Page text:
Light Falls as per Newton or as per Einstein?

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Pentcho Valev

Jul 23, 2022, 1:44:50 PMJul 23
"To see WHY A DEFLECTION OF LIGHT WOULD BE EXPECTED, consider Figure 2-17, which shows a beam of light entering an accelerating compartment. Successive positions of the compartment are shown at equal time intervals. Because the compartment is accelerating, the distance it moves in each time interval increases with time. The path of the beam of light, as observed from inside the compartment, is therefore a parabola. But according to the equivalence principle, there is no way to distinguish between an accelerating compartment and one with uniform velocity in a uniform gravitational field. We conclude, therefore, that A BEAM OF LIGHT WILL ACCELERATE IN A GRAVITATIONAL FIELD AS DO OBJECTS WITH REST MASS. For example, near the surface of Earth light will fall with acceleration 9.8 m/s^2."

So light falls as per Newton: its speed, like the speed of ordinary projectiles (e.g. bullets), INCREASES as the light approaches the source of gravity. The gravitational deflection is consistent with this fact.

Einstein's general relativity absurdly predicts that the speed of light falling in gravity DECREASES (if the light moves away from the source of gravity, its speed INCREASES):

"Contrary to intuition, the speed of light (properly defined) decreases as the black hole is approached. [...] If the photon, the 'particle' of light, is thought of as behaving like a massive object, it would indeed be accelerated to higher speeds as it falls toward a black hole. However, the photon has no mass and so behaves in a manner that is not intuitively obvious."

"Simply put: Light appears to travel slower near bigger mass (in stronger gravitational fields)."

"Thus, as φ becomes increasingly negative (i.e., as the magnitude of the potential increases), the radial "speed of light" c_r defined in terms of the Schwarzschild parameters t and r is reduced to less than the nominal value of c."

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Pentcho Valev

Pentcho Valev

Jul 24, 2022, 10:48:40 AMJul 24
Judging only from the variation of their speed, photons are Newtonian particles. The speed of light varies, both in presence or absence of gravity, just like the speed of ordinary projectiles (e.g. bullets). Actually, this is a proven truth but no one cares (post-truth science):

"Emission theory, also called Emitter theory or ballistic theory of light, was a competing theory for the special theory of relativity, explaining the results of the Michelson–Morley experiment of 1887. [...] The name most often associated with emission theory is Isaac Newton. In his corpuscular theory Newton visualized light "corpuscles" being thrown off from hot bodies at a nominal speed of c with respect to the emitting object, and obeying the usual laws of Newtonian mechanics, and we then expect light to be moving towards us with a speed that is offset by the speed of the distant emitter (c ± v)."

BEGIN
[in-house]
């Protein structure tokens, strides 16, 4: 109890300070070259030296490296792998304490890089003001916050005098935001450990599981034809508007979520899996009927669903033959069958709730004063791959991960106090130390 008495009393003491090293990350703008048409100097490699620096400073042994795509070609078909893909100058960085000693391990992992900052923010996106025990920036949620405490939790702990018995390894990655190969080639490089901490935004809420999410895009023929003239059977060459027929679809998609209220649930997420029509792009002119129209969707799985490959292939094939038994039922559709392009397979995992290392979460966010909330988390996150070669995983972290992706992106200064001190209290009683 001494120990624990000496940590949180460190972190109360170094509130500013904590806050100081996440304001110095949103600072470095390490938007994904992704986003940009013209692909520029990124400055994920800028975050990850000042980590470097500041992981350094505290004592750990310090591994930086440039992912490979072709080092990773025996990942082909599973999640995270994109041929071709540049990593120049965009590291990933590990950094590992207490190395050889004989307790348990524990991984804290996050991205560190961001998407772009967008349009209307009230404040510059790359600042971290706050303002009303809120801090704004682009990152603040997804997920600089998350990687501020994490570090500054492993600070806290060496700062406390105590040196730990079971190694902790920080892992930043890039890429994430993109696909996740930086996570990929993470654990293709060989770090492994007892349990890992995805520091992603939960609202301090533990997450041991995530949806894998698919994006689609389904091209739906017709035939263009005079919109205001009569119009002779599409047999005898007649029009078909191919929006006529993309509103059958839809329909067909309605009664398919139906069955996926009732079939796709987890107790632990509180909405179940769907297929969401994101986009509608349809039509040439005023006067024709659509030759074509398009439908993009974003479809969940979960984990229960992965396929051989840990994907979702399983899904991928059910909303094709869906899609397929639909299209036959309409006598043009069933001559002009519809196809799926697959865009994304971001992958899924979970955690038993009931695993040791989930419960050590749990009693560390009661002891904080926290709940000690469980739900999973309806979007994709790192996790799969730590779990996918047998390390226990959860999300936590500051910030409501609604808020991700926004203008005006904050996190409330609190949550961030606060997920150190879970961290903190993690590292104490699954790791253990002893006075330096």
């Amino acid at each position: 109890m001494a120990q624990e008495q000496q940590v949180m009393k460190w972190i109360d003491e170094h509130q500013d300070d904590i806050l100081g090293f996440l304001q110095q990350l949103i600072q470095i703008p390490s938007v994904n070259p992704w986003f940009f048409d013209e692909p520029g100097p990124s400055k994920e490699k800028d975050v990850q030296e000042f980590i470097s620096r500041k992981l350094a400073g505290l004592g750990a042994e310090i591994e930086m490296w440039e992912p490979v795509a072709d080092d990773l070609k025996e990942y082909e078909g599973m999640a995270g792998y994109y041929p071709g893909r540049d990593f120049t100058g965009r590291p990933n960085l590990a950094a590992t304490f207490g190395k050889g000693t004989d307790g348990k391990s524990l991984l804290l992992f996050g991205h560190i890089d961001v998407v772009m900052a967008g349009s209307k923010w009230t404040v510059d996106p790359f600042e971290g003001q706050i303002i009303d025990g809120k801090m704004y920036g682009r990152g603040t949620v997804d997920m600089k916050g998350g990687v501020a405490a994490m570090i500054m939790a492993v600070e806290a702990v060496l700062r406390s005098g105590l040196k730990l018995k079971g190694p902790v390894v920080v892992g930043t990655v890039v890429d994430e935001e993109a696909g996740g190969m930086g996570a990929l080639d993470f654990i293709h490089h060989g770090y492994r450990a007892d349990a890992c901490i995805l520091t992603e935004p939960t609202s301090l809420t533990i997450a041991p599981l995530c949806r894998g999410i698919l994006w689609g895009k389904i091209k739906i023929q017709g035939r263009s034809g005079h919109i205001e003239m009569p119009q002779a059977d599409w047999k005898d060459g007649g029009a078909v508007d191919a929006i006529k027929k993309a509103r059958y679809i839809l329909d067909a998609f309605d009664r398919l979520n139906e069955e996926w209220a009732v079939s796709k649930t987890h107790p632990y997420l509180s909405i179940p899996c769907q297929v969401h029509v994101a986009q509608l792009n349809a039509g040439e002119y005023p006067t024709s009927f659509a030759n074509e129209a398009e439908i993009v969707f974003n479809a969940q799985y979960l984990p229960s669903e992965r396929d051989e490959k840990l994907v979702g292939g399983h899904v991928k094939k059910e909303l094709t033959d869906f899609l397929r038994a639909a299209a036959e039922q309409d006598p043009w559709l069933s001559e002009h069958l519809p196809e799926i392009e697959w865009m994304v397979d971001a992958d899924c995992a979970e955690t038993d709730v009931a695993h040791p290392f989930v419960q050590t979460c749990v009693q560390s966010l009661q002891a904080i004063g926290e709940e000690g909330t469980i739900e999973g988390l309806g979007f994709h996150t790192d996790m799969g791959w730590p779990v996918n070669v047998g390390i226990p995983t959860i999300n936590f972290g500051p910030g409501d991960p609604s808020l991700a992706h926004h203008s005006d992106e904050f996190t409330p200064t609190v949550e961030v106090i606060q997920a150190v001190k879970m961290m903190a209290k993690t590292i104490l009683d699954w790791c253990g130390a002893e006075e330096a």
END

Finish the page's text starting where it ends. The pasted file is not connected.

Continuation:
"A BEAM OF LIGHT WILL ACCELERATE IN A GRAVITATIONAL FIELD AS DO OBJECTS WITH REST MASS. For example, near the surface of Earth light will fall with acceleration 9.8 m/s^2."

Even Banesh Hoffmann, Einstein's collaborator, admits that, originally ("without recourse to contracting lengths, local time, or Lorentz transformations"), the Michelson-Morley experiment was compatible with Newton's variable speed of light (c'=c±v) and incompatible with the constant speed of light (c'=c):

"Moreover, if light consists of particles, as Einstein had suggested in his paper submitted just thirteen weeks before this one, the second principle seems absurd: A stone thrown from a speeding train can do far more damage than one thrown from a train at rest; the speed of the particle is not independent of the motion of the object emitting it. And if we take light to consist of particles and assume that these particles obey Newton's laws, they will conform to Newtonian relativity and thus automatically account for the null result of the Michelson-Morley experiment without recourse to contracting lengths, local time, or Lorentz transformations. Yet, as we have seen, Einstein resisted the temptation to account for the null result in terms of particles of light and simple, familiar Newtonian ideas, and introduced as his second postulate something that was more or less obvious when thought of in terms of waves in an ether." Banesh Hoffmann, Relativity and Its Roots, p.92

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